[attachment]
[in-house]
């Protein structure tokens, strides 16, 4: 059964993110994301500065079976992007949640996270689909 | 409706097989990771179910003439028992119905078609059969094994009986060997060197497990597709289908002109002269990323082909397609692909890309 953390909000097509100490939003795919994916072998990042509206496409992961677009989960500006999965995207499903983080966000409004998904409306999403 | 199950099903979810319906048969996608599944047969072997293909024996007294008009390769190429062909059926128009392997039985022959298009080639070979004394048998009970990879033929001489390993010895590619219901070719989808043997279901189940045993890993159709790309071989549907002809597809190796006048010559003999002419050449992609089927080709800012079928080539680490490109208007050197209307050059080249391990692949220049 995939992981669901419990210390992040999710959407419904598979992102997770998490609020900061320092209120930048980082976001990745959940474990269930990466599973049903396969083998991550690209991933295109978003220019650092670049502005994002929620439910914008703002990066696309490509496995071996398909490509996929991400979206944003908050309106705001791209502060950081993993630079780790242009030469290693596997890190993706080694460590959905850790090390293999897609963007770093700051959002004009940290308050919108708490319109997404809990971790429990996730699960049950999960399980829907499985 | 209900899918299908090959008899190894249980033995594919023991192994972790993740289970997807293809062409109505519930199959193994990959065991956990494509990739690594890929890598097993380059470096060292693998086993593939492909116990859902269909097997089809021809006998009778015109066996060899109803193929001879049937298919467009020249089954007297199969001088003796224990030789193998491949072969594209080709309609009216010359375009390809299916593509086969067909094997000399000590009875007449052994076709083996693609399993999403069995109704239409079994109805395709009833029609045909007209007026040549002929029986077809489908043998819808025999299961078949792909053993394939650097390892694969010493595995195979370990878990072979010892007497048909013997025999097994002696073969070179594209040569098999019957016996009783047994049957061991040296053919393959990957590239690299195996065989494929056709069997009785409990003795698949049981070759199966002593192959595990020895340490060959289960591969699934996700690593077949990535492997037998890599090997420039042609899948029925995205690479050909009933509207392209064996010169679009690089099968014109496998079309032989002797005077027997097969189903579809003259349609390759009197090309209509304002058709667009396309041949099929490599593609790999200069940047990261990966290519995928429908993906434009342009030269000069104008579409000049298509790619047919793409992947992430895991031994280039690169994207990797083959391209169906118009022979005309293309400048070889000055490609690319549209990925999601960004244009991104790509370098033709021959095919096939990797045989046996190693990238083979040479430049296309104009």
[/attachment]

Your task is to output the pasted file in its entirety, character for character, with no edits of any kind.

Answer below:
[in-house]
């Protein structure tokens, strides 16, 4: 059964993110994301500065079976992007949640996270689909 | 409706097989990771179910003439028992119905078609059969094994009986060997060197497990597709289908002109002269990323082909397609692909890309 953390909000097509100490939003795919994916072998990042509206496409992961677009989960500006999965995207499903983080966000409004998904409306999403 | 199950099903979810319906048969996608599944047969072997293909024996007294008009390769190429062909059926128009392997039985022959298009080639070979004394048998009970990879033929001489390993010895590619219901070719989808043997279901189940045993890993159709790309071989549907002809597809190796006048010559003999002419050449992609089927080709800012079928080539680490490109208007050197209307050059080249391990692949220049 995939992981669901419990210390992040999710959407419904598979992102997770998490609020900061320092209120930048980082976001990745959940474990269930990466599973049903396969083998991550690209991933295109978003220019650092670049502005994002929620439910914008703002990066696309490509496995071996398909490509996929991400979206944003908050309106705001791209502060950081993993630079780790242009030469290693596997890190993706080694460590959905850790090390293999897609963007770093700051959002004009940290308050919108708490319109997404809990971790429990996730699960049950999960399980829907499985 | 209900899918299908090959008899190894249980033995594919023991192994972790993740289970997807293809062409109505519930199959193994990959065991956990494509990739690594890929890598097993380059470096060292693998086993593939492909116990859902269909097997089809021809006998009778015109066996060899109803193929001879049937298919467009020249089954007297199969001088003796224990030789193998491949072969594209080709309609009216010359375009390809299916593509086969067909094997000399000590009875007449052994076709083996693609399993999403069995109704239409079994109805395709009833029609045909007209007026040549002929029986077809489908043998819808025999299961078949792909053993394939650097390892694969010493595995195979370990878990072979010892007497048909013997025999097994002696073969070179594209040569098999019957016996009783047994049957061991040296053919393959990957590239690299195996065989494929056709069997009785409990003795698949049981070759199966002593192959595990020895340490060959289960591969699934996700690593077949990535492997037998890599090997420039042609899948029925995205690479050909009933509207392209064996010169679009690089099968014109496998079309032989002797005077027997097969189903579809003259349609390759009197090309209509304002058709667009396309041949099929490599593609790999200069940047990261990966290519995928429908993906434009342009030269000069104008579409000049298509790619047919793409992947992430895991031994280039690169994207990797083959391209169906118009022979005309293309400048070889000055490609690319549209990925999601960004244009991104790509370098033709021959095919096939990797045989046996190693990238083979040479430049296309104009």